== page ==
If you’ve ever worked in front of a computer for long periods of time, then you don’t need me to tell you that this type of desk work is a surefire way to cause neck and shoulder tension. While you may be so sick of the accompanying headaches, stiffness, and general discomfort that you fantasize about suing your employer for compensation, I’m here to tell you that there are more effective ways to get relief. Here’s how to prevent and cope with neck and shoulder tension so you feel better—for good.
1. Correct your posture
The best way to cure neck and shoulder tension is to prevent it in the first place. You can do this partly by identifying when your posture is sub-optimal and then making proper adjustments. Odds are extremely high that whatever posture you adopt while staring at a computer screen is putting strain on your neck and shoulders. Here’s how to fix it:
Whenever you sit down at your computer, imagine that someone is tugging on the hair at the center of the back of your head, gently drawing your head toward the wall behind you. At the same time, imagine that a balloon is attached to the top of your head, gently tugging it upward. The idea is that by subtly realigning your head, neck, and shoulders in this way, you’ll adopt a posture that’s less likely to create tension.
2. Strengthen your muscles
Weak trapezius, rhomboid, and latissimus dorsi (aka lat) muscles can all contribute to neck and shoulder pain. On the flip side, strengthening these muscles can help prevent tension from happening in the first place. You can target these muscles with workouts—check out these exercises for traps, rhomboids, and lats. If you’re not the powerbuilding type, you can also strengthen these muscles with a few yoga poses. Keeping your muscles in shape will make them less susceptible to the strains of office work.
3. Change up your sleep position
Neck and shoulder tension that’s caused by desk work can be exacerbated by an unexpected cause: namely, the way you sleep. By changing your sleeping position, you can give your muscles a much-needed break and allow them to properly recover from days at the office. Most experts agree that sleeping on your stomach is the worst position because it places strain on the neck’s vertebrae. This means that sleeping on your side or back is your best bet when it comes to preventing neck and shoulder tension. It’s also critical that you choose the best mattress for your preferred sleeping position.
4. Massage yourself
Massage therapy is a great way to relieve tension, and you don’t have to fork over hundreds of dollars to a masseuse in order to reap the benefits. In fact, you can relieve neck tension while sitting at your desk. Here’s how:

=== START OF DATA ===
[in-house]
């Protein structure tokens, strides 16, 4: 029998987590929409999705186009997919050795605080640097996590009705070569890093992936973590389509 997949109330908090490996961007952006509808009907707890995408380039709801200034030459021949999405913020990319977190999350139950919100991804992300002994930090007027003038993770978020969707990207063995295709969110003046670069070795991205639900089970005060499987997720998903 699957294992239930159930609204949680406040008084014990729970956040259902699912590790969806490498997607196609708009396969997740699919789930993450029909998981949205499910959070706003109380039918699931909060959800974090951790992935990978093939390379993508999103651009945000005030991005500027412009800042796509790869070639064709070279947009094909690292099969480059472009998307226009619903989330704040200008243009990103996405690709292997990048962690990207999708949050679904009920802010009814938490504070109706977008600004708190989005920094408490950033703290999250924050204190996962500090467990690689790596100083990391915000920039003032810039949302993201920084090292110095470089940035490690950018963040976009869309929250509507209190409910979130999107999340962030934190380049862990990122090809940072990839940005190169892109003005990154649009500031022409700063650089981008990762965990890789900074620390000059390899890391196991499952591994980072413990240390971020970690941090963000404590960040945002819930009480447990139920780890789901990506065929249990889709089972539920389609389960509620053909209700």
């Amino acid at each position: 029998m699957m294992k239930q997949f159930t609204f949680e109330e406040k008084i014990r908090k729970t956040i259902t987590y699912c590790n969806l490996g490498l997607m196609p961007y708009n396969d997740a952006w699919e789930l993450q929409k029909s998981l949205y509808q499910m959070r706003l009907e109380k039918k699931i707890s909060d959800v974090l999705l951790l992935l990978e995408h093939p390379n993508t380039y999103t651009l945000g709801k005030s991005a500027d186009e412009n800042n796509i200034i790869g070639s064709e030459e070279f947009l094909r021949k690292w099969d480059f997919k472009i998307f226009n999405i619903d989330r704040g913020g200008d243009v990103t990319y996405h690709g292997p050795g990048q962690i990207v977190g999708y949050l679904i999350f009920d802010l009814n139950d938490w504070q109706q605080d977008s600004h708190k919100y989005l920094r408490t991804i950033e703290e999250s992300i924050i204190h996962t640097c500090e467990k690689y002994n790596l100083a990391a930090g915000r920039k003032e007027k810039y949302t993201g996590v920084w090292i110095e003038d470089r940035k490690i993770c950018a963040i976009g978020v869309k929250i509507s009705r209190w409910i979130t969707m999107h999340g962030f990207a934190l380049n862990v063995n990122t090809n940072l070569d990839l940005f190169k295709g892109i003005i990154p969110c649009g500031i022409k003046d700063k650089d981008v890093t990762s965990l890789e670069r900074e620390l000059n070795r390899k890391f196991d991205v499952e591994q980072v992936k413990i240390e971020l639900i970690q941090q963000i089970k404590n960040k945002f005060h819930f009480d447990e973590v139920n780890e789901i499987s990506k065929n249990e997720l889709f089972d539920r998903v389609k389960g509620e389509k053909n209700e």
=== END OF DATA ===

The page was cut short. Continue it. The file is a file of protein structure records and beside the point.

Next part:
- Start by placing your hands over your shoulders. Exhale, gently drop your head back, and slide your hands from your shoulders toward your neck, squeezing the whole time.
- Next, place your elbows on your desk and let your head drop forward. Move your fingertips in small circles while massaging your neck from the shoulders to the base of your hairline.
These simple exercises can help you target sore muscles and relieve neck tension before it turns into a (literal) headache.
5. Embrace the power of tennis balls
Want to take your self-massage up a notch? Then grab a couple of tennis balls and try using them in one of two ways:
- Put two tennis balls in a sock and tie off the end. Next, use this massage device to apply pressure to tense or sore muscles—either by pressing it into your muscles or by laying on top of it. (For more detailed instructions, check out this video.)
- Target the shoulders by grabbing a tennis ball, positioning yourself 18 inches from a wall, and sitting into a partial squat (with your butt pressing against the wall). Place the tennis ball at the top of your shoulder, so that it’s pressed between your shoulder and the wall. Stand up very slowly (an inch at a time), allowing the ball to roll along one side of your spine as you stand up. If you hit a sore spot, pause and allow the pressure to work its magic before continuing on. Reverse the process by slowly sitting back down into a squat. Then switch sides.
The value of using tennis balls to roll out sore muscles is that they allow you to focus the pressure directly onto the muscles that are causing you issues (without exhausting your fingers).
Of course, there are plenty of stretches and yoga poses that can also provide additional relief. But the strategies I’ve outlined above will help you do more than cope with generalized tension or pain. They’ll allow you to target specific sore spots and prevent neck and shoulder tension altogether.